Creative Questions: Curating a Festival

Creative Questions: Curating a Festival


Completing an application can be daunting; particularly when it comes to arts festivals that are often on the look out for new and engaging work. To help you navigate the process, we asked three festival organisers: what do you look for in an application when curating your festival? 

Deen Atger, Creative Project Manager, Ugly Duck

I organise different events, exhibitions and festivals throughout the year.  I am mainly drawn to projects that engage audiences in new and dynamic ways. Whether it’s an interactive piece, a photograph or performance, I’m always questioning what a work will reveal in the context of my curation. I consider how will it resonate alongside other works, whether it will fit in with the theme of the festival and within a greater political and social context.

The aesthetic of the work matters, but it is not the first thing that I personally look at. I look for how the message is translated plastically and artistically. However, it is important that when I read an application, I understand how the work is going to look as well as all of the production details. Always be clear and don’t forget that the person reading has never seen your work. Good documentation is a bonus and it’s also important to mention how you would like your work to be presented. Be precise if you need a venue to provide anything.

Each applicant should think and reflect on why they are applying to a particular call out and not just apply to any. The originality of a proposal is key – in your application highlight how your work is different to others.

Rach Drew, Executive Director, York Mediale

We want to see ambition and creativity, inspired ideas and fresh thinking. Proposals with a narrative explaining why the work is timely and important. What it says to an audience and the thematic challenges it might present are most exciting to us.

It’s useful for us to gain some context around an artist – can we see some of their portfolio? Are there references we might know? This is to prove that the artist’s work is of quality and that they can handle a project of the scale they suggest in their proposal.

A pragmatic approach and scoped budget, which includes set-up, maintenance, contingency and staff, is an important aspect of any submission, but we do not expect artists to be fully fledged producers – that’s our job. If you do have an idea of how to fund a project, this will add weight to your submission.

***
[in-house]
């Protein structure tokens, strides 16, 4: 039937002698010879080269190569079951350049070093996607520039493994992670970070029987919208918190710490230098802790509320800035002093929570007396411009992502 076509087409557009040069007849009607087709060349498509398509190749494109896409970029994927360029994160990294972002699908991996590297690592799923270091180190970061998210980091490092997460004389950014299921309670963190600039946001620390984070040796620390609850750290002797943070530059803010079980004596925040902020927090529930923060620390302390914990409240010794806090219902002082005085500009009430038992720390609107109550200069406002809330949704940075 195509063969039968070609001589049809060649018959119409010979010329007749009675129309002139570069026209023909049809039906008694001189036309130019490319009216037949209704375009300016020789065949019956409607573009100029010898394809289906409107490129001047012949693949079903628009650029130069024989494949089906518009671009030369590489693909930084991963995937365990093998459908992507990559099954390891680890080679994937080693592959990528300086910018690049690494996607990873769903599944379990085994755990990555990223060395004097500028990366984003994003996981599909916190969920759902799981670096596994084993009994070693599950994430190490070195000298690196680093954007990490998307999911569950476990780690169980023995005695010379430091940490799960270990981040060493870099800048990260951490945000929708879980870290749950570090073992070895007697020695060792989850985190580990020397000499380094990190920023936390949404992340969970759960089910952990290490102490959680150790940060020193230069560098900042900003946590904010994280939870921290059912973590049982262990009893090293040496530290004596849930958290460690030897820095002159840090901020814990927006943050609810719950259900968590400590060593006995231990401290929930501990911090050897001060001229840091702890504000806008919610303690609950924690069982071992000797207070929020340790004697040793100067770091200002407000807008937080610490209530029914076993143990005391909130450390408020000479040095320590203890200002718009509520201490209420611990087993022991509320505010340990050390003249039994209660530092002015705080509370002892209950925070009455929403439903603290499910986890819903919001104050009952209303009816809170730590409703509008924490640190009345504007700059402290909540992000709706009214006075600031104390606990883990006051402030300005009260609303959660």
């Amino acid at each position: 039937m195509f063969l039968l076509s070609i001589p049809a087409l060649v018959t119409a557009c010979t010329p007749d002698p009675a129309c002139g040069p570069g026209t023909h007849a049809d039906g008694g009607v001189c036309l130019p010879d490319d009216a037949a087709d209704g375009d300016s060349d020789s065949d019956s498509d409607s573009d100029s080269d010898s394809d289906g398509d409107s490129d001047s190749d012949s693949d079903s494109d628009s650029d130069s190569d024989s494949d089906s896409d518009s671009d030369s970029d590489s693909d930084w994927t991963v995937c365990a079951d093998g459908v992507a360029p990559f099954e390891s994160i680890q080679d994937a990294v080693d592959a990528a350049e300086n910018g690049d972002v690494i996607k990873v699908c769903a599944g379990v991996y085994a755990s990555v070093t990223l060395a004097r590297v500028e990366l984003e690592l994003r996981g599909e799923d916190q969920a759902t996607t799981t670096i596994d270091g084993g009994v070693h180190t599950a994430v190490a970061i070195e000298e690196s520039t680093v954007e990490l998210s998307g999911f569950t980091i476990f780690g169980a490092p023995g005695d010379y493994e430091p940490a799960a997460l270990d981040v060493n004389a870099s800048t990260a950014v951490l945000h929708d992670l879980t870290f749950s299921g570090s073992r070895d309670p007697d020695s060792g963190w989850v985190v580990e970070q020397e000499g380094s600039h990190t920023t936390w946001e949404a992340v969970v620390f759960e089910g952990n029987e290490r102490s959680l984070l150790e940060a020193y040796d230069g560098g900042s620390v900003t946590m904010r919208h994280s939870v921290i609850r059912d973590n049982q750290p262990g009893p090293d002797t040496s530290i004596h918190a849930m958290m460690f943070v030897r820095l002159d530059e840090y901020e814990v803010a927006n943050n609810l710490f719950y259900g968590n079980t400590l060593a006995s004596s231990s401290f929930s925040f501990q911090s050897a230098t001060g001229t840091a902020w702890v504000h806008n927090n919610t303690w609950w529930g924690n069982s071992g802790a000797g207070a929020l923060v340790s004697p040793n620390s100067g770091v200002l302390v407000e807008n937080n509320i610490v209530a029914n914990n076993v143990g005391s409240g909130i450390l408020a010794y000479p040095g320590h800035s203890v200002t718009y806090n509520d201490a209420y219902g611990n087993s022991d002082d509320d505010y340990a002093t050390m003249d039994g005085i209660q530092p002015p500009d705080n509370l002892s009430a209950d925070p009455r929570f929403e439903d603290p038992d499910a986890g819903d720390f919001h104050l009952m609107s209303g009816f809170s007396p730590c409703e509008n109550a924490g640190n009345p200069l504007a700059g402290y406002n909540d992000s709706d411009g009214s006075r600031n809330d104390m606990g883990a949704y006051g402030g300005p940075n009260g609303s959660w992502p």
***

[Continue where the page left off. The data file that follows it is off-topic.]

As a festival, we don’t have unlimited time, venues or resources (far from it!). Any submission should come with plenty of time to deliberate its merits. Diversity is crucial for us and we want to see artists who can show they value this within their own work. Fair pay for artists is something we strive for and we will want to see this reflected in your budget.

We are currently finalising plans for the 2020 festival which will take place 21 – 25 October.

To find out more about York Mediale, follow us on Facebook, Twitter and Instagram and sign up to our mailing list.

Hannah Place, Founding Director, WE TAKE PLACE

The festivals I run are about art and social issues. A work we know we need to make space for doesn’t need to have the answers. Audiences can’t participate in things which have already been decided. It’s about the work having honest, open questioning.

Art is a tool which is underused in modern society and hypermodern culture. It has a consequence we really need right now; engaging us in processes of questioning.

What am I looking at? Does this work for me? How was this made? Does it have an explicit message? Do I get it?

Once we question, we embark on a process of problem-solving, which is the open searching process we need to engage in order to address the numerous issues we’re facing today: the refugee crisis, the rise of ‘us v them’ politics, racism and data warfare. Art and discussion, where we can begin to problem-solve and re-imagine the world, is always what we’re looking for.

What that looks like in practice can be anything from someone’s first uncertain foray into painting, or a seasoned household name’s newest work.

If the curatorial team are looking with the right eye, this element of questioning comes across no matter where the artist, social practitioner or scholar is in their career, and finding it is a real pleasure.

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